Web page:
News » Government

City officials attempt to deal with abandoned apartment building

by

comment
Lantana Apartments at 7408 NW 10th Street in Oklahoma City, Tuesday, Sept. 15, 2015. - GARETT FISBECK
  • Garett Fisbeck
  • Lantana Apartments at 7408 NW 10th Street in Oklahoma City, Tuesday, Sept. 15, 2015.

It’s easy to see that Lantana Apartments doesn’t fit in its western Oklahoma City neighborhood.

The towering 12-building apartment complex stands in stark contest to the sprawling Oak Wood townhomes, where lawn furniture and grills accompany front door entrances with adorning welcome wreaths.

Across the street from Oak Wood, construction crews work on a safe-room addition to an expanding Western Heights elementary school building. Alongside the school is Oklahoma City’s Lytle Park, which features colorful playground equipment and covered picnic tables, an inviting spot for neighbors to come with their families. Beyond the park are streets and cul-de-sacs complete with single-family homes.

It is no wonder Oklahoma City staff has labeled the derelict Lantana Apartments as public enemy No. 1.

The buildings were boarded and the wrought iron perimeter fence was locked when the last tenant moved out in 2008. However, the term “abandoned” doesn’t adequately describe the apartment complex built on nine acres of land in 1970. The sight drivers spot along NW 10th Street, Embark passengers notice when waiting at the bus stop and neighbors meet daily is described as haunting.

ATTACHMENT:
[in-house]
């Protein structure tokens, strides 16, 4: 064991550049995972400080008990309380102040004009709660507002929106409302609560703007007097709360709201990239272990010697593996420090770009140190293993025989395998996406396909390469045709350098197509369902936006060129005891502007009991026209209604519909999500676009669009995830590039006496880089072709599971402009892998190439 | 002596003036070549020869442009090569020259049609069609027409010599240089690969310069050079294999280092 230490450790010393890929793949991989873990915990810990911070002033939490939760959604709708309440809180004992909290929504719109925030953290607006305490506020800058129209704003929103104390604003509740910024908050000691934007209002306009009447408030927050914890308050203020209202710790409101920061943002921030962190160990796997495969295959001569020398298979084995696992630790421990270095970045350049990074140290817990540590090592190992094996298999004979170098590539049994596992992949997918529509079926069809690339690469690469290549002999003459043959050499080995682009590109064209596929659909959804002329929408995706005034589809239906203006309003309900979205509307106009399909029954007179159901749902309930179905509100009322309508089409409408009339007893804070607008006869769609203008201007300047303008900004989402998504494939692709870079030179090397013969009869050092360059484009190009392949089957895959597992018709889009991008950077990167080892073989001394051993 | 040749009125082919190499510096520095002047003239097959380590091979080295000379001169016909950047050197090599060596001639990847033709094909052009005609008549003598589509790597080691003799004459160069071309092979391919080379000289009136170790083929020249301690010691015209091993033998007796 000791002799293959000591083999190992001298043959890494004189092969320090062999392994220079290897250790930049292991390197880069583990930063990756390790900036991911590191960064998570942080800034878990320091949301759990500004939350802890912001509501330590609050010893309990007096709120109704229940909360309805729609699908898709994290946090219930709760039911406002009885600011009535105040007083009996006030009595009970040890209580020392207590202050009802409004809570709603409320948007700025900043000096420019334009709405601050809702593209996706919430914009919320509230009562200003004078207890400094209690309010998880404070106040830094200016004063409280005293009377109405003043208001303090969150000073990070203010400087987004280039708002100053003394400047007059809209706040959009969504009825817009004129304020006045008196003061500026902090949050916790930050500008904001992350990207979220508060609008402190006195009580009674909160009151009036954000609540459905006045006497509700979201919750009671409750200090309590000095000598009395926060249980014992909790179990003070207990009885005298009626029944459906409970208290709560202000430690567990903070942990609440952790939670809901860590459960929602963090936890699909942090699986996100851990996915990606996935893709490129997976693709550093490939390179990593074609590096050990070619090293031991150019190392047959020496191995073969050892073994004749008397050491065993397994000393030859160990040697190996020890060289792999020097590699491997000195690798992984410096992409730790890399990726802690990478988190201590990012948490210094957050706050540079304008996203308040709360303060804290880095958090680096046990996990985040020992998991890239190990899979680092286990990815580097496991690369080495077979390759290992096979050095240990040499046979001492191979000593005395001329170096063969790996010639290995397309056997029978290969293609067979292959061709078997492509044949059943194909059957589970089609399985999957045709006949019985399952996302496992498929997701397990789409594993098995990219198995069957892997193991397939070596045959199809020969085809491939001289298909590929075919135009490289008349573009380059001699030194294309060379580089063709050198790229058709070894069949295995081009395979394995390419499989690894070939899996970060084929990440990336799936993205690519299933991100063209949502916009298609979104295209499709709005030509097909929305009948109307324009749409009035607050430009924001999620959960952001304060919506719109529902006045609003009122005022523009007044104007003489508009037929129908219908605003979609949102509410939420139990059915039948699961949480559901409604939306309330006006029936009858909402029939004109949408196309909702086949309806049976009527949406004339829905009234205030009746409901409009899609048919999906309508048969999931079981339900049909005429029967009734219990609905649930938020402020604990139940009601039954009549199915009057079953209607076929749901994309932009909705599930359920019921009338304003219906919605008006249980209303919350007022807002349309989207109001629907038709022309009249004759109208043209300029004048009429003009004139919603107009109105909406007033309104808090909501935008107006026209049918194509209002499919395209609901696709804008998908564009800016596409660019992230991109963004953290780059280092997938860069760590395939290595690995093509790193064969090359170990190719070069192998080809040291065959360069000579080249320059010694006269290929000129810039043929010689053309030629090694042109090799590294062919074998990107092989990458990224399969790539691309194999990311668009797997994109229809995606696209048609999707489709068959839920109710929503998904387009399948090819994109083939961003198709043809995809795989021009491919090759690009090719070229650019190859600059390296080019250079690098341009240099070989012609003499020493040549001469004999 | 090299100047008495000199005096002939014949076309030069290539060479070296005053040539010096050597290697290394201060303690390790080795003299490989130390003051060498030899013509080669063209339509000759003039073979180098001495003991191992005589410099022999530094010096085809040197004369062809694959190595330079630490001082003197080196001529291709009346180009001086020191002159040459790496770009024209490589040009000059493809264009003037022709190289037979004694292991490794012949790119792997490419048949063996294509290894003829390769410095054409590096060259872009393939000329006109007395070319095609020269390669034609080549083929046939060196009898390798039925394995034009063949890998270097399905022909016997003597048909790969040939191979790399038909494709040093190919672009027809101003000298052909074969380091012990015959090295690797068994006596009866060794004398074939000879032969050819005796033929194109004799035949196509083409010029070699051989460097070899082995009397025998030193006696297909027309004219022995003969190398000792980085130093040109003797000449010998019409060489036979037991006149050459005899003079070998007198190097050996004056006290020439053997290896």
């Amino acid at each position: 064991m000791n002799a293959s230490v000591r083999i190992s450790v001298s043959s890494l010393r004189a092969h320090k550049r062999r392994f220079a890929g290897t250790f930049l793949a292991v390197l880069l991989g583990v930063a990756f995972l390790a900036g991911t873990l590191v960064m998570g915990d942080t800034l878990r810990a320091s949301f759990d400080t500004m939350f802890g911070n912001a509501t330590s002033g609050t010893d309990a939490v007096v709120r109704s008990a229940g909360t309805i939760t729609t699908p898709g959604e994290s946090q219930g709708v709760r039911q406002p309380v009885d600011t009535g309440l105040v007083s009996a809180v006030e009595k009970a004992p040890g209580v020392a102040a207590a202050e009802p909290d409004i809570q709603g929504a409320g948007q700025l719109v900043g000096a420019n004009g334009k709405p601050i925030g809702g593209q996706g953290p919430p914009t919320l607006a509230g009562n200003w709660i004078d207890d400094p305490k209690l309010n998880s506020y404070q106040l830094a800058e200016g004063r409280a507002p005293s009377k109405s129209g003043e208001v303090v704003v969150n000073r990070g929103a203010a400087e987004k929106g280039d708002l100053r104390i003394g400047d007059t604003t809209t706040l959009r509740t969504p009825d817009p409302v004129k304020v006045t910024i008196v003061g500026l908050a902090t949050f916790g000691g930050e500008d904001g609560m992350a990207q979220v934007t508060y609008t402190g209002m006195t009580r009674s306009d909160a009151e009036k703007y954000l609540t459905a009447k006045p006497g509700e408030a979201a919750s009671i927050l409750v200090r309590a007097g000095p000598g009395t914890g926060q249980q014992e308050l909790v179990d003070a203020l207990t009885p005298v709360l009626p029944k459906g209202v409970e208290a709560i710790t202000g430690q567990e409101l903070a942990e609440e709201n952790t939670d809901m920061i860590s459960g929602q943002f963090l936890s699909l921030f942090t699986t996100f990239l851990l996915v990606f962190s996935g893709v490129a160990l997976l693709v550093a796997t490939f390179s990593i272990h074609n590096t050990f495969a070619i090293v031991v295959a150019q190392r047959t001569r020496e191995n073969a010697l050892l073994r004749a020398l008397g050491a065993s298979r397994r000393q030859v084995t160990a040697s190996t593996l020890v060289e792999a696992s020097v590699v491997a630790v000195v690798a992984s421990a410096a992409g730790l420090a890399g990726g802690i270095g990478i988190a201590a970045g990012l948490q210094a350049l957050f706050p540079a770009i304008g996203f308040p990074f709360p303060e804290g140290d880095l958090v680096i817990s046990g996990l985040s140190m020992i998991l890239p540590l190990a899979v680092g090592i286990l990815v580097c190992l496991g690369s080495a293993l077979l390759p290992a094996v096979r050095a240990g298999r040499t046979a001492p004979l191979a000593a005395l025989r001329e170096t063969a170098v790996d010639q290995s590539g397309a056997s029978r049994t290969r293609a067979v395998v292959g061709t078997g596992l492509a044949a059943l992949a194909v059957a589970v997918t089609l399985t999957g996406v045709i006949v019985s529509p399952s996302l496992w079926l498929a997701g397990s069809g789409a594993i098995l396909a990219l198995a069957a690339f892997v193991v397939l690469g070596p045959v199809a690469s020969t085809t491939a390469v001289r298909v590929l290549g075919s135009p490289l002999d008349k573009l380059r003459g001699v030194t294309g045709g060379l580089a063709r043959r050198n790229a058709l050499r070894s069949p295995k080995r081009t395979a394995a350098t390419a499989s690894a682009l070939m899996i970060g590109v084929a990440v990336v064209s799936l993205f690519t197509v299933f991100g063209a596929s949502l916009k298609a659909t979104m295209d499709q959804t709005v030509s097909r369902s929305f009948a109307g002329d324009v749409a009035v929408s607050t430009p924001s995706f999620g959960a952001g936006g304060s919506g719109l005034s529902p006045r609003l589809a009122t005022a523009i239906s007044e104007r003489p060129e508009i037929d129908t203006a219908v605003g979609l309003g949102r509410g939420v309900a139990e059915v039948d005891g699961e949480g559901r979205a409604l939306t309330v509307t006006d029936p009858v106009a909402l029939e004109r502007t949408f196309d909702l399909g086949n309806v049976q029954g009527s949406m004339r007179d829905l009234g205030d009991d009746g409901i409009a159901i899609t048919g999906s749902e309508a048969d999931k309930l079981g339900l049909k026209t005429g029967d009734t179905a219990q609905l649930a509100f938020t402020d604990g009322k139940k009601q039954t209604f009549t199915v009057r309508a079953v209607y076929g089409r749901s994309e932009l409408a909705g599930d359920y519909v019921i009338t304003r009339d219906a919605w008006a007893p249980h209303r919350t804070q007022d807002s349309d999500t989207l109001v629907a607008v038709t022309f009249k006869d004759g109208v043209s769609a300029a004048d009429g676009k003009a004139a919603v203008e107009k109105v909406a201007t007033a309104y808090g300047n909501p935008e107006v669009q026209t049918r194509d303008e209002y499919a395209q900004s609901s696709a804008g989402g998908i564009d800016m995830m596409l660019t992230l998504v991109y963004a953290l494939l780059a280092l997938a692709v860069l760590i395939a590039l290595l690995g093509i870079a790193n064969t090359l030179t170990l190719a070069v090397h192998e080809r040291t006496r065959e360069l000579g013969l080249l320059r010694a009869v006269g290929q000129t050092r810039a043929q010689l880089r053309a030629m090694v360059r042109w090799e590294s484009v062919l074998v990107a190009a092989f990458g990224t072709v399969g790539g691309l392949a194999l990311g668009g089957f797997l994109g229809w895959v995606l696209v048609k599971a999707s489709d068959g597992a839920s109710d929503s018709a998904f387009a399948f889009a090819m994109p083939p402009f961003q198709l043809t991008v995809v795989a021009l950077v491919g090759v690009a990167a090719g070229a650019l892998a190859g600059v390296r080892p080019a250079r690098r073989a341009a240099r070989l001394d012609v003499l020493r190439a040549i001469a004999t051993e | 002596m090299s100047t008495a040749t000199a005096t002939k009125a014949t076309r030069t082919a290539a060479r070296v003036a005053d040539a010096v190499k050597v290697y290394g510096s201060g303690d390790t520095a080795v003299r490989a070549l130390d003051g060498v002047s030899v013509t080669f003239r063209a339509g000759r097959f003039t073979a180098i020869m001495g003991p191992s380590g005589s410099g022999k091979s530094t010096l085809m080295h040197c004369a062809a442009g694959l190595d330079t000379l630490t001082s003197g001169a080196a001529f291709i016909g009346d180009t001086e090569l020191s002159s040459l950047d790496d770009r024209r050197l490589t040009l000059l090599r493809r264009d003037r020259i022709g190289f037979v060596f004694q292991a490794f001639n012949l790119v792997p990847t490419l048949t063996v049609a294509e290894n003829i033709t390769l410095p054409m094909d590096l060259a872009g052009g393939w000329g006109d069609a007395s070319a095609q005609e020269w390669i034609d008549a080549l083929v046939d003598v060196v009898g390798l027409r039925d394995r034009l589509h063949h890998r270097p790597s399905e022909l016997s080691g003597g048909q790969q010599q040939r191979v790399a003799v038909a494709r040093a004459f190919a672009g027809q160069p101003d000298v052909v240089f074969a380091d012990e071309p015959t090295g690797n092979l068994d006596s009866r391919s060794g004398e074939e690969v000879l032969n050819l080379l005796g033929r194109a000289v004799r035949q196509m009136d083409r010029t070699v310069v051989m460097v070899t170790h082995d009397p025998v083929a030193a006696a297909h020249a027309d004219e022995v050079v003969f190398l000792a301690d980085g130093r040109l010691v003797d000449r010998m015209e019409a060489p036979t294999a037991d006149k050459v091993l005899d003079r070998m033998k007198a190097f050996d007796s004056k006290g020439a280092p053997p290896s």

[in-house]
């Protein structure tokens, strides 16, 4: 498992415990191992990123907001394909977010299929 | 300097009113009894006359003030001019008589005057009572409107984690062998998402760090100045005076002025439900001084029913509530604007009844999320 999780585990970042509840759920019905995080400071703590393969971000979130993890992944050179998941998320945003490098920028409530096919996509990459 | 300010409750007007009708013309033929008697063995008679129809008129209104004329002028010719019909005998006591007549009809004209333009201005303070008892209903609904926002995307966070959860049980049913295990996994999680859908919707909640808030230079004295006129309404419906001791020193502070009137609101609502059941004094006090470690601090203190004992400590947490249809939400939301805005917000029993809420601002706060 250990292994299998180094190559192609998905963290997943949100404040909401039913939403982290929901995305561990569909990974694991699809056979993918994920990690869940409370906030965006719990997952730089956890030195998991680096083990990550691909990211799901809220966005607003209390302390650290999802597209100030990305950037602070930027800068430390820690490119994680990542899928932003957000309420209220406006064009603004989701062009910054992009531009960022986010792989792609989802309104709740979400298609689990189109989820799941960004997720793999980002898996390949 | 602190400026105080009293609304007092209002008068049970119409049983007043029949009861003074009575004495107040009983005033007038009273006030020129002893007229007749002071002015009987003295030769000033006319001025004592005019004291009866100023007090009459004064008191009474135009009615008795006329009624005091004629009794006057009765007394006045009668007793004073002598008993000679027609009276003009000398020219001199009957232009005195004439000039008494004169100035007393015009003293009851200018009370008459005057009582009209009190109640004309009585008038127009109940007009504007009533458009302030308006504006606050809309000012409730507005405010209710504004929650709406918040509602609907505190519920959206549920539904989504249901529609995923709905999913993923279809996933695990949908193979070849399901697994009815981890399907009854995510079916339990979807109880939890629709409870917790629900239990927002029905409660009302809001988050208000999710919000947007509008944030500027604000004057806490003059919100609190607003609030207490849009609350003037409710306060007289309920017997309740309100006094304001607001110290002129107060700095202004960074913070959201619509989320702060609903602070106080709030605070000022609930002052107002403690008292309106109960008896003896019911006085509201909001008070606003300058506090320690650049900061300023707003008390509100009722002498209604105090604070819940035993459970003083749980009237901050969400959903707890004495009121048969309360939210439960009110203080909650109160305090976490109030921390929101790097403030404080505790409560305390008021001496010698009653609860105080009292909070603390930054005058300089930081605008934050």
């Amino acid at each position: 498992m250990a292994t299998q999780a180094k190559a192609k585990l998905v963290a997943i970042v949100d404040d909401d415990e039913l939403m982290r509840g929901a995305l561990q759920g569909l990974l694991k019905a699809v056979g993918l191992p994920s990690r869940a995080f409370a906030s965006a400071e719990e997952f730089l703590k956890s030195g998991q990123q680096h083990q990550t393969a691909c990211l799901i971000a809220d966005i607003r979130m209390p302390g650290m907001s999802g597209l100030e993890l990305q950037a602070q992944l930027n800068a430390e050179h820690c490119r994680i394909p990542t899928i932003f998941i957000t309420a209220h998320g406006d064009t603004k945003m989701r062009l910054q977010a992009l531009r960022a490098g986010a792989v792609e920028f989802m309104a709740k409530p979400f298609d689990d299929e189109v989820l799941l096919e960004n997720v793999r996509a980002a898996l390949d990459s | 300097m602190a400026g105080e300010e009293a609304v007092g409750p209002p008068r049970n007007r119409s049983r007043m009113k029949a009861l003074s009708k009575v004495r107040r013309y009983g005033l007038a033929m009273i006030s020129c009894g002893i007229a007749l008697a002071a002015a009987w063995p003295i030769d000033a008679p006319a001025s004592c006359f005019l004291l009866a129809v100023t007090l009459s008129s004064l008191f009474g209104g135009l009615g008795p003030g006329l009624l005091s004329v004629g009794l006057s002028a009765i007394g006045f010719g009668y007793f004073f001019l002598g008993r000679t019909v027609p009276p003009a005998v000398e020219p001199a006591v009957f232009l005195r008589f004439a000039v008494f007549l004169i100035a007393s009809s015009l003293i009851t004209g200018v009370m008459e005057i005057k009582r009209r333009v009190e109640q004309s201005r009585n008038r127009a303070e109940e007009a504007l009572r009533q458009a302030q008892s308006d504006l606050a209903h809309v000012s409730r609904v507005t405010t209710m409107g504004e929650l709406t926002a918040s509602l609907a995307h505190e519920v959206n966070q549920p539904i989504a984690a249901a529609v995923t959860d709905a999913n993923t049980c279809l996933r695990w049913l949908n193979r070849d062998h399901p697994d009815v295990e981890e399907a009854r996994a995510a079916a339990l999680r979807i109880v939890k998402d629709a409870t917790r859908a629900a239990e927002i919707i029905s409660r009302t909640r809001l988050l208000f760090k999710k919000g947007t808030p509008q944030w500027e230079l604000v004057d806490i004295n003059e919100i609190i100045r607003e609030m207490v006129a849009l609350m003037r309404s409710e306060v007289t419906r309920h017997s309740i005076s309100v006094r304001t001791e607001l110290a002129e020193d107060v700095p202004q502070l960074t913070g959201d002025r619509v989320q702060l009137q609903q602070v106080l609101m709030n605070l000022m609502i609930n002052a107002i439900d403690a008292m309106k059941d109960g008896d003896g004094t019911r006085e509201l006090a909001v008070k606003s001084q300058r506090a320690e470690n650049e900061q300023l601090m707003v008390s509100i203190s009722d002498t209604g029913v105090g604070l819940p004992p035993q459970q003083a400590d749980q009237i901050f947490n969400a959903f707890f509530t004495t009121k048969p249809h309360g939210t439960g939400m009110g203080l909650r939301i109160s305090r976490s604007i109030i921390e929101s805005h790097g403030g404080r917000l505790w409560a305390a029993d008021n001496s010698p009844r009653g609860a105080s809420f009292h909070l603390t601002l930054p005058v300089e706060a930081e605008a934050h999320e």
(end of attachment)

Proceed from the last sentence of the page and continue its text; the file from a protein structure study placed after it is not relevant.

Aluminum cans, cigarette butts and fast food and candy wrappers litter the grass area of the complex’s fence. Rusted signs warn of trespassing, but those with an interest in the unrepressed apartments can find easy entrance.

The two-story buildings are beat-up, rickety and show signs of graffiti. Seven of the buildings have caught fire. This summer, the Oklahoma City Fire Department battled through two fires costing $14,447.92.

The city will recover that amount or bill the apartment complex’s California-based owner. Thanks to the abandoned building ordinance passed by the Oklahoma City Council in 2014, the city invoices property owners when police officers or firefighters are called to an abandoned property.